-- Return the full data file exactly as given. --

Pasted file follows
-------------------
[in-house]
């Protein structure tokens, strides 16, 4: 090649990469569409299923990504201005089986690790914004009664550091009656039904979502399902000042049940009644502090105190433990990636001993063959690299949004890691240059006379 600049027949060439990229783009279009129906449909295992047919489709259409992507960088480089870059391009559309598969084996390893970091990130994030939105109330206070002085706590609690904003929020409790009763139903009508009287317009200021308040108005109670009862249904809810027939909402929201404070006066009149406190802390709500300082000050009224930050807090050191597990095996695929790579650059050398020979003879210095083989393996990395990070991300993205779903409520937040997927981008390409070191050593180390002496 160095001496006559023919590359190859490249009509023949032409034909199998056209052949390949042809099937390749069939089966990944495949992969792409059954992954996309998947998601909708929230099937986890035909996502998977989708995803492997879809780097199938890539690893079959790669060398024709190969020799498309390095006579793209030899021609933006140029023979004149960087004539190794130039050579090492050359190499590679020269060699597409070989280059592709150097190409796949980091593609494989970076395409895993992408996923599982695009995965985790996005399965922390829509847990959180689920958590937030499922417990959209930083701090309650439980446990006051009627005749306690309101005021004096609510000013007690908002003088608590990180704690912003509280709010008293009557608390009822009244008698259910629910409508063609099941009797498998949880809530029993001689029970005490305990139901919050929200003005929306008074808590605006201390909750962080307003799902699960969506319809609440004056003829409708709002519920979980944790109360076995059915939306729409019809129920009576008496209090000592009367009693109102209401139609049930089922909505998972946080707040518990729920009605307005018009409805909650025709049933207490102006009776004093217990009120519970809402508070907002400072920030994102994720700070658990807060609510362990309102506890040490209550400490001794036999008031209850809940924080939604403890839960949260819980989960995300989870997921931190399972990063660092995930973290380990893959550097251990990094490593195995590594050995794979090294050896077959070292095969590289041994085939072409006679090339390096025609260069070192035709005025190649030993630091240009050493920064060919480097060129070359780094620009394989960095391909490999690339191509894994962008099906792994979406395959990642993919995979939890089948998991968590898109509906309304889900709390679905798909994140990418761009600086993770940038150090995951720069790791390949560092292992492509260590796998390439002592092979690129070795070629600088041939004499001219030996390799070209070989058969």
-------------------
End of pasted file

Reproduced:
[in-house]
């Protein structure tokens, strides 16, 4: 090649990469569409299923990504201005089986690790914004009664550091009656039904979502399902000042049940009644502090105190433990990636001993063959690299949004890691240059006379 600049027949060439990229783009279009129906449909295992047919489709259409992507960088480089870059391009559309598969084996390893970091990130994030939105109330206070002085706590609690904003929020409790009763139903009508009287317009200021308040108005109670009862249904809810027939909402929201404070006066009149406190802390709500300082000050009224930050807090050191597990095996695929790579650059050398020979003879210095083989393996990395990070991300993205779903409520937040997927981008390409070191050593180390002496 160095001496006559023919590359190859490249009509023949032409034909199998056209052949390949042809099937390749069939089966990944495949992969792409059954992954996309998947998601909708929230099937986890035909996502998977989708995803492997879809780097199938890539690893079959790669060398024709190969020799498309390095006579793209030899021609933006140029023979004149960087004539190794130039050579090492050359190499590679020269060699597409070989280059592709150097190409796949980091593609494989970076395409895993992408996923599982695009995965985790996005399965922390829509847990959180689920958590937030499922417990959209930083701090309650439980446990006051009627005749306690309101005021004096609510000013007690908002003088608590990180704690912003509280709010008293009557608390009822009244008698259910629910409508063609099941009797498998949880809530029993001689029970005490305990139901919050929200003005929306008074808590605006201390909750962080307003799902699960969506319809609440004056003829409708709002519920979980944790109360076995059915939306729409019809129920009576008496209090000592009367009693109102209401139609049930089922909505998972946080707040518990729920009605307005018009409805909650025709049933207490102006009776004093217990009120519970809402508070907002400072920030994102994720700070658990807060609510362990309102506890040490209550400490001794036999008031209850809940924080939604403890839960949260819980989960995300989870997921931190399972990063660092995930973290380990893959550097251990990094490593195995590594050995794979090294050896077959070292095969590289041994085939072409006679090339390096025609260069070192035709005025190649030993630091240009050493920064060919480097060129070359780094620009394989960095391909490999690339191509894994962008099906792994979406395959990642993919995979939890089948998991968590898109509906309304889900709390679905798909994140990418761009600086993770940038150090995951720069790791390949560092292992492509260590796998390439002592092979690129070795070629600088041939004499001219030996390799070209070989058969």